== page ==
Labor Day Weekend Recap


There are all kinds of ways to win handicapping tourneys. You can win them by striking early and opening up a big lead. You can win them by closing with a fury. And sometimes you can win them by not even doing particularly well. All such methods were on display over Labor Day Weekend at HorseTourneys.

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Our feature event on Saturday, September 3 saw Jobby Blevins get absolutely nothing from his last five plays. Yet a hot start secured him the victory (worth $6,250) in our $12,500 Guaranteed game. Tim Downs’s key to success in our $1,500 Guaranteed exacta box game was the big hit. His $1 exacta payoff of $176.40 in the 9th at Kentucky Downs did the preponderance of the damage in his victory, which earned him $600.

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And our Saturday Horse Player World Series entry game — won by David Snyder, Lucas Van Zandt and Richard Ilharreguy — was won in two distinctly different ways. Snyder and Van Zandt followed the typical custom of the day…which was to use cap horse Silver Ride in Saratoga’s 8th race (the first race of the tourney). Ilharreguy missed Silver Ride but was able to chip away at that setback with a wide array of other lower-priced winners. It shows yet again that all is not lost when a longshot wins in a contest and you don’t have it.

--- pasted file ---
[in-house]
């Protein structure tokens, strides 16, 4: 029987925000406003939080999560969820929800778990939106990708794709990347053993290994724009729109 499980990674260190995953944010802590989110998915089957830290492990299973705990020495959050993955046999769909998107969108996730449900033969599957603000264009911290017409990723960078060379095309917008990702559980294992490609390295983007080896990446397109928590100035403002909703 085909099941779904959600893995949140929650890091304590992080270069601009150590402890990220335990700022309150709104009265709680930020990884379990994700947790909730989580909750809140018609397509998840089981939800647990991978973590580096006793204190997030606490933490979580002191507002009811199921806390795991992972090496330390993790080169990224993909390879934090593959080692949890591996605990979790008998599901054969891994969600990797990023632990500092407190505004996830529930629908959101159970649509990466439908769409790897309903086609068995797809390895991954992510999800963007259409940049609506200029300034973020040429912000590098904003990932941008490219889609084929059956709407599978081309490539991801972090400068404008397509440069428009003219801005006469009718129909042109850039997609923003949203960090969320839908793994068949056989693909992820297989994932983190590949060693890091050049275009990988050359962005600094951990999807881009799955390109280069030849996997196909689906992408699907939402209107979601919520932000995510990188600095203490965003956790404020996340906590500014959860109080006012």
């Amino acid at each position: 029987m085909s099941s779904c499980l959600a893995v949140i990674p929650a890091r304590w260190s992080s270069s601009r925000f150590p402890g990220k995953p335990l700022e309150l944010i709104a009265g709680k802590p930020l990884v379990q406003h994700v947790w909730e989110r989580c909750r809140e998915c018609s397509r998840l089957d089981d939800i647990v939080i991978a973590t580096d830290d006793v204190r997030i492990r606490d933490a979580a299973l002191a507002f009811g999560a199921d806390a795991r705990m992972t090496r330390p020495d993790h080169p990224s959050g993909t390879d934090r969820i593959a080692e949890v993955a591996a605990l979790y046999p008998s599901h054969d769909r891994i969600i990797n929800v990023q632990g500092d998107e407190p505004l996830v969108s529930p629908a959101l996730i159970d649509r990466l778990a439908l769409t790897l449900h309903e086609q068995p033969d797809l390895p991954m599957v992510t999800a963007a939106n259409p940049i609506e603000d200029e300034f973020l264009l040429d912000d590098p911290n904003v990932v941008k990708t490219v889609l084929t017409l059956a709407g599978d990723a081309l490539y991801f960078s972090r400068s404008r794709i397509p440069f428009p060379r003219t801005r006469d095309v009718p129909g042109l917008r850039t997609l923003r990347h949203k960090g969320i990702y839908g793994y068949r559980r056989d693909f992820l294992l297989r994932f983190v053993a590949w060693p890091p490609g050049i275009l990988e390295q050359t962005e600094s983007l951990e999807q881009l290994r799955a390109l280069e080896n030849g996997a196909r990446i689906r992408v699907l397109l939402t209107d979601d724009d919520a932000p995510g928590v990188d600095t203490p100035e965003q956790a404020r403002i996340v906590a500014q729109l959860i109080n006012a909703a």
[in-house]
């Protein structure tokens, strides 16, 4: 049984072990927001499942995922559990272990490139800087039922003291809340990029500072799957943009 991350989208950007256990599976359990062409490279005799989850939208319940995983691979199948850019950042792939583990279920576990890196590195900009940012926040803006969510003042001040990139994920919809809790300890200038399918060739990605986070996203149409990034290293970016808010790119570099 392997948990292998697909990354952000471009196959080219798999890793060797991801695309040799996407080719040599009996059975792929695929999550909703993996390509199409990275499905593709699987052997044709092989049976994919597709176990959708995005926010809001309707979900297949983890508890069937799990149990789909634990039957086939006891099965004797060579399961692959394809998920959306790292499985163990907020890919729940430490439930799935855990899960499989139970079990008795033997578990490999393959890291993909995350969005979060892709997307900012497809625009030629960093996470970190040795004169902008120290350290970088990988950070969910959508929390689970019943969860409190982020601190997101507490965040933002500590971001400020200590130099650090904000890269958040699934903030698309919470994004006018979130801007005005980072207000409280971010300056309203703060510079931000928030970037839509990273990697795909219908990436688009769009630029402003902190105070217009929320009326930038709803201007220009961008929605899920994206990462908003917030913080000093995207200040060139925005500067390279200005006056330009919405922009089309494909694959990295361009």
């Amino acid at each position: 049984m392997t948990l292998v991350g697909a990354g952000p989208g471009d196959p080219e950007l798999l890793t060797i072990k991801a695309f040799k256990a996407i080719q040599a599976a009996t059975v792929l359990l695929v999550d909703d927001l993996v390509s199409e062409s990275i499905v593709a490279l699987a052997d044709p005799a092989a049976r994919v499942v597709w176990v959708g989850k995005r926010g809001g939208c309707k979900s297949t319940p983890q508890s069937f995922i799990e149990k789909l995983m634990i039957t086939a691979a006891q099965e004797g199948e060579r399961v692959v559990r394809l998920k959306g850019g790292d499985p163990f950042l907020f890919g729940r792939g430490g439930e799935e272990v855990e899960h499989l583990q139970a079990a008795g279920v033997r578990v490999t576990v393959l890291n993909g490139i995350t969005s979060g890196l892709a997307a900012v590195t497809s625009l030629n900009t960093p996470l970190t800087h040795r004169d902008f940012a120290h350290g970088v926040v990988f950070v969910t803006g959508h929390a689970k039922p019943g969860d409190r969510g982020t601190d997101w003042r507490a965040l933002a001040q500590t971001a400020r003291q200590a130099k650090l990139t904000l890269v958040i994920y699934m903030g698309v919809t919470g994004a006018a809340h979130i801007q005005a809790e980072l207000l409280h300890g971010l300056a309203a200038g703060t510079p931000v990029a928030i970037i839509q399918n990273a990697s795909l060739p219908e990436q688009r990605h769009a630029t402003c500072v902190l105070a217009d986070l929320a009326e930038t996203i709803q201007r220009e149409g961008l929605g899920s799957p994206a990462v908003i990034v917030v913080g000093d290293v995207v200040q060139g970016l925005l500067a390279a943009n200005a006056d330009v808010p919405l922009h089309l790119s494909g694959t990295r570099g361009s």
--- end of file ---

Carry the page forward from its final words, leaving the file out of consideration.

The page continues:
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Our Sunday featured event saw Bill Wilbur, Richard Grose and Dave Durkin become the latest to “Get Qualified” to the NHC. Grose, some may recall, flirted with NHC glory in January 2013 when he led after Day 1 (back when it was still just a two-day championship). The Wentzville, Mo., native ultimately wound up 4th in the big dance.

David Sullivan was the big winner in Sunday’s $7,500 Guaranteed game — a triumph worth $3,750. In our Orleans Fall Classic competition, Joe Jarvie and Steven Meier were the clearcut winners, posting scores a good $30 above the rest of the field.

On Monday, a big day for Pick & Prays, Sean Nolan demonstrated the power of multi-tabling.

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He was able to use the same set of good selections to win our Del Mar Fall Classic qualifier and also win a seat (along with Mike Yurczyk, George Chute and Ed Reed) to next Saturday’s $50,000 Guaranteed tourney. The $50,000 feeder was an oddly low scoring affair with Chute and Reed finishing “in the money” despite registering scores of less than $48 — a less-than-flat-bet-profit result). As they say in baseball, those bloopers that fall in make up for the line drives that get caught.

Paul Kimes and Jason Hill were our latest two qualifiers to The BIG One. Be aware that only four online seats remain available to the Sept. 24-25 event at Laurel. Your next chance to win comes on Sunday.